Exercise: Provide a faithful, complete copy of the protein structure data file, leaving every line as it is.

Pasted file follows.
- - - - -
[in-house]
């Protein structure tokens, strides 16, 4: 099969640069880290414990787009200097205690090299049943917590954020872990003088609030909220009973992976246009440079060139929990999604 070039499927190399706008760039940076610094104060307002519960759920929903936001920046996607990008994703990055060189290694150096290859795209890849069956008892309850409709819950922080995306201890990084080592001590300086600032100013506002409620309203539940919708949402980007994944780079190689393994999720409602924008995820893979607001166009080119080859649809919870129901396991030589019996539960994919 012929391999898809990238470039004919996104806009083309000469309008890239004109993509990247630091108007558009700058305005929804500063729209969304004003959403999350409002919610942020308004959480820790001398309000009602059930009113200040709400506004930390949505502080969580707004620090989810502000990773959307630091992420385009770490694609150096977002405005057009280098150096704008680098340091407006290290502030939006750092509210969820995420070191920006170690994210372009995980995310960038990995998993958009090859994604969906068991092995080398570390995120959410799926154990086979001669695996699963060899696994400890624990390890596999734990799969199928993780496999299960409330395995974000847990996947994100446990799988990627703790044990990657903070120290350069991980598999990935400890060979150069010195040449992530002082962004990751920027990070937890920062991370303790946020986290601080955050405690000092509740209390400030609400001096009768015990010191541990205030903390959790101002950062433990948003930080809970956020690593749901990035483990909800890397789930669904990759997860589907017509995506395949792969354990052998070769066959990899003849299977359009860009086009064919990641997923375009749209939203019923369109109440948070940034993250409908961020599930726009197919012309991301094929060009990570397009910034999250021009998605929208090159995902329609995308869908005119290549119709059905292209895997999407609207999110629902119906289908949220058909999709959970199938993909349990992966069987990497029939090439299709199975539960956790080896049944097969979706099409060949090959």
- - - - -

[in-house]
């Protein structure tokens, strides 16, 4: 099969640069880290414990787009200097205690090299049943917590954020872990003088609030909220009973992976246009440079060139929990999604 070039499927190399706008760039940076610094104060307002519960759920929903936001920046996607990008994703990055060189290694150096290859795209890849069956008892309850409709819950922080995306201890990084080592001590300086600032100013506002409620309203539940919708949402980007994944780079190689393994999720409602924008995820893979607001166009080119080859649809919870129901396991030589019996539960994919 012929391999898809990238470039004919996104806009083309000469309008890239004109993509990247630091108007558009700058305005929804500063729209969304004003959403999350409002919610942020308004959480820790001398309000009602059930009113200040709400506004930390949505502080969580707004620090989810502000990773959307630091992420385009770490694609150096977002405005057009280098150096704008680098340091407006290290502030939006750092509210969820995420070191920006170690994210372009995980995310960038990995998993958009090859994604969906068991092995080398570390995120959410799926154990086979001669695996699963060899696994400890624990390890596999734990799969199928993780496999299960409330395995974000847990996947994100446990799988990627703790044990990657903070120290350069991980598999990935400890060979150069010195040449992530002082962004990751920027990070937890920062991370303790946020986290601080955050405690000092509740209390400030609400001096009768015990010191541990205030903390959790101002950062433990948003930080809970956020690593749901990035483990909800890397789930669904990759997860589907017509995506395949792969354990052998070769066959990899003849299977359009860009086009064919990641997923375009749209939203019923369109109440948070940034993250409908961020599930726009197919012309991301094929060009990570397009910034999250021009998605929208090159995902329609995308869908005119290549119709059905292209895997999407609207999110629902119906289908949220058909999709959970199938993909349990992966069987990497029939090439299709199975539960956790080896049944097969979706099409060949090959």